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As independent pharmacies throughout the country began offering COVID-19 vaccines, Clayworth Healthcare Pharmacy in Castro Valley hit a home run by integrating its vaccine services with Major League Baseball (MLB).
“We had a relationship with the Oakland A’s, and we parlayed that into an on-site vaccination clinic at every home game this season,” co-owner Sudhir Reddy said.
Located outside of Oakland, California, in Castro Valley, Clayworth Pharmacy reached thousands of baseball fans throughout the season, many of whom received both shots while attending games at RingCentral Coliseum.
“Many fans would come and get their first dose and then come to another game at the ballpark to get their second dose,” Reddy said.
It’s a great example of how developing relationships in the community can turn into additional opportunities for independent pharmacies to expand their reach, Reddy says.
“We were able to reach a good mixture of people with different ethnic backgrounds and ages,” he said. “It was also a good public relations opportunity for us since we’re just 15 minutes down the road from the ballpark.”
Creating opportunities like offering vaccinations at MLB games is just one of many ways the pharmacy has worked to diversify who it serves.
“Our differentiator is that we’re able to relate to anybody,” co-owner Roger Taylor said. “We go above and beyond in that regard.” Pharmacists and pharmacy students come from various ethnic backgrounds and speak multiple languages.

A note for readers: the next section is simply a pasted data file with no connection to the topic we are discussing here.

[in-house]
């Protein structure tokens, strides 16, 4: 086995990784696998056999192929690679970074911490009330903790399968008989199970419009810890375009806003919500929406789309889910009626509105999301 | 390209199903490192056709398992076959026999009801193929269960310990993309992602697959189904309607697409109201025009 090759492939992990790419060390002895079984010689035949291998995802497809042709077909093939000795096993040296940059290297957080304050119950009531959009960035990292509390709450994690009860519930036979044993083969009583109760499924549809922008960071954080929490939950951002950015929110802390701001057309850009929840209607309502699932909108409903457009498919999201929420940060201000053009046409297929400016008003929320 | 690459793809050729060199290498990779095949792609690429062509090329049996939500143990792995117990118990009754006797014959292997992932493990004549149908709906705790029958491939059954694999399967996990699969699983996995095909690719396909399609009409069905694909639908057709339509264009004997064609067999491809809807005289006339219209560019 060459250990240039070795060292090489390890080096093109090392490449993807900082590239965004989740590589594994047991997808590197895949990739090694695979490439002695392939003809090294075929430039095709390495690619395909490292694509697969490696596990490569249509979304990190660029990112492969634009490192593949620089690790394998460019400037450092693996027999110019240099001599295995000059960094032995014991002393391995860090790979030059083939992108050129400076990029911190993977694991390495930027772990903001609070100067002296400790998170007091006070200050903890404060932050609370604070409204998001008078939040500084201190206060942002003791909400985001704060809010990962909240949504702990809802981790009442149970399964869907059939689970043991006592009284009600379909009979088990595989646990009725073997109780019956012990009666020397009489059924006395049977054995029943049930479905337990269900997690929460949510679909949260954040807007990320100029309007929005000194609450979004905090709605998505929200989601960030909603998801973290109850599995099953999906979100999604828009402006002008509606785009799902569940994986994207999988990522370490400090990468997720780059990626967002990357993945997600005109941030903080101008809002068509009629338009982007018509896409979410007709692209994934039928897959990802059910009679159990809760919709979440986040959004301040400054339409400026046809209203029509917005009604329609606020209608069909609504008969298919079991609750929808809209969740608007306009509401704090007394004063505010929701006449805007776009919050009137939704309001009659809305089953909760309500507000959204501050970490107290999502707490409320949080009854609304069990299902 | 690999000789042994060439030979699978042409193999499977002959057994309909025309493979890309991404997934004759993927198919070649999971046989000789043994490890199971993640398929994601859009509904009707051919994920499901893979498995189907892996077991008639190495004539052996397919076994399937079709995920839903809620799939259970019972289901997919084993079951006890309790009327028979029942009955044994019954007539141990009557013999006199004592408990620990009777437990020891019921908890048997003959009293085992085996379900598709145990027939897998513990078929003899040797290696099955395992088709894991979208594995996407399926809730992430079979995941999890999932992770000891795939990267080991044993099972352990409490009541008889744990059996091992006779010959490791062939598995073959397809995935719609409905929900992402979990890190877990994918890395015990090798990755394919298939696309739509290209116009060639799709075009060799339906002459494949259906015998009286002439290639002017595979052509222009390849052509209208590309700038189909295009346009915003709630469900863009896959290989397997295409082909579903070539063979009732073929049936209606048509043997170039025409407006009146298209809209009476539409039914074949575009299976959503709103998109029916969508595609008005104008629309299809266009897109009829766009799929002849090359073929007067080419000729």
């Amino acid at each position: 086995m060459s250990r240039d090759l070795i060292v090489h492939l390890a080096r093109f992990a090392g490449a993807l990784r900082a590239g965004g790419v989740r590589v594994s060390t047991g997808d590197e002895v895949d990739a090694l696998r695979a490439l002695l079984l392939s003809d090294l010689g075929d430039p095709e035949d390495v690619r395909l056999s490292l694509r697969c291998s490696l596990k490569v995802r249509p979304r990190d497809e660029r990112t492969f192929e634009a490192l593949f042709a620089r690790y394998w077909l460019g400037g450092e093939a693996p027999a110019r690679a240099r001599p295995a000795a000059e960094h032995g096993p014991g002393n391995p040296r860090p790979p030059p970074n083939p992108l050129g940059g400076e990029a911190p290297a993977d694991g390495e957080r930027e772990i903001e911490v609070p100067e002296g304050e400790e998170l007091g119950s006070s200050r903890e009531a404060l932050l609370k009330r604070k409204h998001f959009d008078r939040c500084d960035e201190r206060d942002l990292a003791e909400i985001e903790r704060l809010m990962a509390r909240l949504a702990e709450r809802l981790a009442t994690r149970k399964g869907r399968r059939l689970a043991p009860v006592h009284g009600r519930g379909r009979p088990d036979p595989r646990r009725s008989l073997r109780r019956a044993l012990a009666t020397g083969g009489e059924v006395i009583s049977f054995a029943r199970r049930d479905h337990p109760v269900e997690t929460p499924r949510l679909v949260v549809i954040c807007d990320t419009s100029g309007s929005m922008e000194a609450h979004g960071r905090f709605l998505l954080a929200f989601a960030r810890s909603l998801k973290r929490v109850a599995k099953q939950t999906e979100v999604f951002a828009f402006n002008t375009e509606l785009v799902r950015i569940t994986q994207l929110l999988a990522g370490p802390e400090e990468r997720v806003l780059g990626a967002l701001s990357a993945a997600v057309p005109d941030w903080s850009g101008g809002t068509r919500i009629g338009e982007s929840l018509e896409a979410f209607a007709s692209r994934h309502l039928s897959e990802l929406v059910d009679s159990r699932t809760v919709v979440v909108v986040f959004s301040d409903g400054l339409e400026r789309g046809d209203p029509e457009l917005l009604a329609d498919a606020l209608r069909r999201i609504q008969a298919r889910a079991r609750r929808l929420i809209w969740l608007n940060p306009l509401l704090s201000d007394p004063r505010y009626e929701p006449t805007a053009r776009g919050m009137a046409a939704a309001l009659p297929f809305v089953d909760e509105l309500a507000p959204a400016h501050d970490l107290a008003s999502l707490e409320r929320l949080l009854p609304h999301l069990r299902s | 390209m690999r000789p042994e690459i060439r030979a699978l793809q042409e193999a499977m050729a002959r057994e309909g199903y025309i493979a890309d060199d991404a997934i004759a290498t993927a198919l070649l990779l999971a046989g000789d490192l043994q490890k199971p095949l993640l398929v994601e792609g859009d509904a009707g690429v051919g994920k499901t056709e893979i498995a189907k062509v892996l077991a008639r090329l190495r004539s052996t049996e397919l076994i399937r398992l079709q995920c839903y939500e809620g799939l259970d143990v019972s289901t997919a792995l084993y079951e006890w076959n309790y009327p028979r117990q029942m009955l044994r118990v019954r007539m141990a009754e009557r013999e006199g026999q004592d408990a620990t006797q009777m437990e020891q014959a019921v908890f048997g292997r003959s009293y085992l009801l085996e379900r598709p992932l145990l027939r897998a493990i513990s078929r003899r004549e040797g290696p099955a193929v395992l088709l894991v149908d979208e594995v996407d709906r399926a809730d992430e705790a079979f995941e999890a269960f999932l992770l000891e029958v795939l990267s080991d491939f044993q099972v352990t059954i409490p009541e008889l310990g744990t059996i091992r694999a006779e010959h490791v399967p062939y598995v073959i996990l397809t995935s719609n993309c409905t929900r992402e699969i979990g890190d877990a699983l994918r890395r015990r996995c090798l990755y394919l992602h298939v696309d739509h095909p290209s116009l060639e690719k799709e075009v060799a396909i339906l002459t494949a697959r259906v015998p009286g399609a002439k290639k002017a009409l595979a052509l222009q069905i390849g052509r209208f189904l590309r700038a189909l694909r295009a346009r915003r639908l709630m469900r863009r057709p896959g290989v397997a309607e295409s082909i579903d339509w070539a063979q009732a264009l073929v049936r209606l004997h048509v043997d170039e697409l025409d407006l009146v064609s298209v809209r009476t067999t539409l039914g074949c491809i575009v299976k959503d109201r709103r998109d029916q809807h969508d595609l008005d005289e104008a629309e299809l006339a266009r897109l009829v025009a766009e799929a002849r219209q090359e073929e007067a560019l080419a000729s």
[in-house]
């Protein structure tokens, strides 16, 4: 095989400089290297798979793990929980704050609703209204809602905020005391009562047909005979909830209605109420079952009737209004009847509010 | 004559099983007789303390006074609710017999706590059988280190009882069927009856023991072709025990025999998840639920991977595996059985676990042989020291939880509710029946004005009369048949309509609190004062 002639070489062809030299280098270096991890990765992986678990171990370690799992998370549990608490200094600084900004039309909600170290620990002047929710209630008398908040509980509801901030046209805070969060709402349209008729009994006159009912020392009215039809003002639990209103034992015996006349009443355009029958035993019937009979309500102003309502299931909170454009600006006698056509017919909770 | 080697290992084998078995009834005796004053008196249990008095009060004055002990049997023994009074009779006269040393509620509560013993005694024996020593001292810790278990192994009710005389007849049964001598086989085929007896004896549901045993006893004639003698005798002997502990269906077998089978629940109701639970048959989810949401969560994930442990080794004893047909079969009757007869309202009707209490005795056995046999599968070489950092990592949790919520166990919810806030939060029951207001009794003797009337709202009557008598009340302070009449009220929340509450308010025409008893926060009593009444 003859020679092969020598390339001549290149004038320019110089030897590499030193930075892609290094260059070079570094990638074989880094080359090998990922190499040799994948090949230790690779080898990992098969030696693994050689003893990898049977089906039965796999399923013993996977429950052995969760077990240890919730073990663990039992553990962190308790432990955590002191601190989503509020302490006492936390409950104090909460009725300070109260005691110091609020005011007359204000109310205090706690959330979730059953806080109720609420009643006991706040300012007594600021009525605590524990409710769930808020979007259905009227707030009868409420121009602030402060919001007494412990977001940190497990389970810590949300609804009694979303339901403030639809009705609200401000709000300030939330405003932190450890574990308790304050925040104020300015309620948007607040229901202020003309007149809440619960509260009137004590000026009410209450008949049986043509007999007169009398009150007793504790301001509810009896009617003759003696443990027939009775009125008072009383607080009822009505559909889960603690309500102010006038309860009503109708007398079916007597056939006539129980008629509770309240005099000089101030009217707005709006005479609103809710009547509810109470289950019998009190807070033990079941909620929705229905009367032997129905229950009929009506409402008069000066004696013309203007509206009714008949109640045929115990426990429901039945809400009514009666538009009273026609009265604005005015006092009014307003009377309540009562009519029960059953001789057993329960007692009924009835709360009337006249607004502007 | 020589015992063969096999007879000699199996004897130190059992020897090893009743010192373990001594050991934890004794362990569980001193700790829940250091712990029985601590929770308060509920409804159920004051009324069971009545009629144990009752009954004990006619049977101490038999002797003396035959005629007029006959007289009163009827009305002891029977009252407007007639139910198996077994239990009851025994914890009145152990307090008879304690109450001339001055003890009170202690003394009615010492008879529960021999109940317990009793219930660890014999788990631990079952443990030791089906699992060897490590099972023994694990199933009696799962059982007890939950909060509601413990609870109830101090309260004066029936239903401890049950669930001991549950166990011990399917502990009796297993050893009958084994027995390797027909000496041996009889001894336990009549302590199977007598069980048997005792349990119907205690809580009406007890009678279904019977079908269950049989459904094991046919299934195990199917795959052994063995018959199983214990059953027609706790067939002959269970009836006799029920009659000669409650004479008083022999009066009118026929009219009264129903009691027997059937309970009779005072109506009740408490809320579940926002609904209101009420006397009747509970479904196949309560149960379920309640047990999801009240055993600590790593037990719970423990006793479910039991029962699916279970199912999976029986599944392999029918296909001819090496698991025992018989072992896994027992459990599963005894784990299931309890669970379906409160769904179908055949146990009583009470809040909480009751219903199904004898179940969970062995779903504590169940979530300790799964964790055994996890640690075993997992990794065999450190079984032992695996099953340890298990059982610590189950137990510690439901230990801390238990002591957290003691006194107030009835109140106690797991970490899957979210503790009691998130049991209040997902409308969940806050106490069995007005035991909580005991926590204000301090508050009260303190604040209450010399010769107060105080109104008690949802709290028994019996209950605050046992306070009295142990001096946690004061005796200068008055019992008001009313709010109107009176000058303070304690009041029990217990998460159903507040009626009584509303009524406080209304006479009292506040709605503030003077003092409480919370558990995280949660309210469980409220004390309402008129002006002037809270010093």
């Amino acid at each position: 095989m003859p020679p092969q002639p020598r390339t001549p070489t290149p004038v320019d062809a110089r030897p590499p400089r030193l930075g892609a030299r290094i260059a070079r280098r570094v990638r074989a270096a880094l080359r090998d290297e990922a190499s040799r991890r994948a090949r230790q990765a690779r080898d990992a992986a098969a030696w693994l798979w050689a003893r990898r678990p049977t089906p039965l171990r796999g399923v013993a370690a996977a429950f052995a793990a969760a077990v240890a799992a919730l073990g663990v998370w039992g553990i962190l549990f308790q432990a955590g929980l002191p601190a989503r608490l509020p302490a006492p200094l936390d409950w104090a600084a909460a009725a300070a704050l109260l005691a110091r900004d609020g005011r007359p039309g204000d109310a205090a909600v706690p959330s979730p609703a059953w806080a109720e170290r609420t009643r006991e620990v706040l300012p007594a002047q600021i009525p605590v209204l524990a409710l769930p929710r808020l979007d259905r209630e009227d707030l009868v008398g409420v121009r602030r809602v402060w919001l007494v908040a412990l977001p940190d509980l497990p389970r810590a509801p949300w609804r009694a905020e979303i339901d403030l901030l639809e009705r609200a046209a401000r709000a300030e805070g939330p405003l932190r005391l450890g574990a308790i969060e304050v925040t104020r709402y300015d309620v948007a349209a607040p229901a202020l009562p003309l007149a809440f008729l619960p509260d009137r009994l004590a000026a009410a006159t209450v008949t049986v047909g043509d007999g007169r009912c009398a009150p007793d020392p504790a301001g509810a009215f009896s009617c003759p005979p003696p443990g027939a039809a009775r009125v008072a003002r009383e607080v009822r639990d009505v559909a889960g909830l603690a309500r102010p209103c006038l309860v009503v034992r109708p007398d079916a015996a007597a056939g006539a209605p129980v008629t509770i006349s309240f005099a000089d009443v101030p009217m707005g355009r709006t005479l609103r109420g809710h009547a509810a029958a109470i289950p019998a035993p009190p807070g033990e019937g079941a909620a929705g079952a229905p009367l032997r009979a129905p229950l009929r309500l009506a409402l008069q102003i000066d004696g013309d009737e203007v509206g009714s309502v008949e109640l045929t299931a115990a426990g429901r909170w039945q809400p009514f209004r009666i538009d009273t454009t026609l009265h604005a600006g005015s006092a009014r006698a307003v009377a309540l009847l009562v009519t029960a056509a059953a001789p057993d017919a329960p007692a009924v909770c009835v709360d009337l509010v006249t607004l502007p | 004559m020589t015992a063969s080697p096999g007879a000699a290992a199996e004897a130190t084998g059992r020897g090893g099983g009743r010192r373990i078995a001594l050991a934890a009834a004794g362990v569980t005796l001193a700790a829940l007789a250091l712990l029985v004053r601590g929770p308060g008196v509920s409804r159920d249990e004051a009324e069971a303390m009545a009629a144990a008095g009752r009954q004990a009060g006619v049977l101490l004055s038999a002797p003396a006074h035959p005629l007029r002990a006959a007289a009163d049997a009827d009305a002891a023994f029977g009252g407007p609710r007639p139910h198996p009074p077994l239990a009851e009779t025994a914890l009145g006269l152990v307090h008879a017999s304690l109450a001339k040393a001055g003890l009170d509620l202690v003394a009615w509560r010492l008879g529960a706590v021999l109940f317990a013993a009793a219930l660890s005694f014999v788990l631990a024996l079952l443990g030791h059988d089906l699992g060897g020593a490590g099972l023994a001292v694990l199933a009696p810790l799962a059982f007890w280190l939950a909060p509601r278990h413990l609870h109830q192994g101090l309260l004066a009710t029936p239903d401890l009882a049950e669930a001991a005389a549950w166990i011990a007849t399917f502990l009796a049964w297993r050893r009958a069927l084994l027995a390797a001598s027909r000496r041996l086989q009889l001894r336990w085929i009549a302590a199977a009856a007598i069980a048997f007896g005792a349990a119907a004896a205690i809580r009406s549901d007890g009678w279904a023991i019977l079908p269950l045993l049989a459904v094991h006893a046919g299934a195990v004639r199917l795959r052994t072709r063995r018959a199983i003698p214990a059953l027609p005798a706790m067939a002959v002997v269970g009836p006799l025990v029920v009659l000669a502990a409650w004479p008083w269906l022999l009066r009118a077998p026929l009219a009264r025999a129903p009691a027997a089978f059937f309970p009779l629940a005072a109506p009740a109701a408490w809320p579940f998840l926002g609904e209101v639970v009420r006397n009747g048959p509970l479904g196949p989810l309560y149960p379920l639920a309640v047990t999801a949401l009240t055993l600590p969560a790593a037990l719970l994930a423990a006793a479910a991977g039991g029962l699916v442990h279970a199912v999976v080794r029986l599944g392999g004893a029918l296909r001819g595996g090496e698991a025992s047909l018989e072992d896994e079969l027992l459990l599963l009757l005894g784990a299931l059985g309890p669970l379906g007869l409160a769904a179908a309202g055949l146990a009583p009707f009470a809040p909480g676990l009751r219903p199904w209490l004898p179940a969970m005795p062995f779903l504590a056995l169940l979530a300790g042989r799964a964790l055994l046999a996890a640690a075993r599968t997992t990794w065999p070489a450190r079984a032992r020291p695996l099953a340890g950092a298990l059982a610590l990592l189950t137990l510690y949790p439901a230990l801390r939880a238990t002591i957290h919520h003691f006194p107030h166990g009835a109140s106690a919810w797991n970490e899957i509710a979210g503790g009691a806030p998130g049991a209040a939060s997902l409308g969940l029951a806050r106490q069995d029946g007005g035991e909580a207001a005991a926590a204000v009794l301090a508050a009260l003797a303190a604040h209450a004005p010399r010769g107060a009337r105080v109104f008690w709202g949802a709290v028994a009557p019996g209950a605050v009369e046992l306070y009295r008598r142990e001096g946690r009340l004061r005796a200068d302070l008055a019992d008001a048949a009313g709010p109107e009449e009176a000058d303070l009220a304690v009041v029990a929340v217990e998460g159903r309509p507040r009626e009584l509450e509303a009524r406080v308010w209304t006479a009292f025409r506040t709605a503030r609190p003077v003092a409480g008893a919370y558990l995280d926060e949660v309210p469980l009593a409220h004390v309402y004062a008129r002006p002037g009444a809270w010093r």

“We are one of the few culturally diverse pharmacies. We can walk into any community and have someone who fits into that community,” Taylor said. “We often do clinics in areas that have residents who don’t speak English, and that can remove a lot of apprehension in patients.”
He said that the staff’s diversity and their willingness to think outside the box have allowed the pharmacy to penetrate many different markets.
“Sometimes, when you bridge cultures by being part of that culture, it takes away some of the apprehension and the resistance you’re going to get,” Taylor said.
Clayworth Pharmacy also partnered with Alameda County to offer vaccination clinics to underserved populations.
“We started a project in conjunction with the county because it couldn’t meet the demand,” Reddy said. “We began offering mobile vaccination clinics that covered four-to-eight-hour windows.”
The pharmacy also partnered with the county for Project Roomkey, an initiative that provided temporary housing for unsheltered residents as part of the initial emergency response to the COVID-19 pandemic.
“We helped consolidate medications and deliver the medications to individuals staying at hotels temporarily,” Reddy said.
Taylor says this boots-on-the-ground approach has also allowed for additional opportunities.
“Many of the senior facilities that we vaccinated against COVID-19 are now reaching out to us to do mobile flu shot clinics,” he said. “Creating these relationships has built trust and opened the doors for more opportunities.”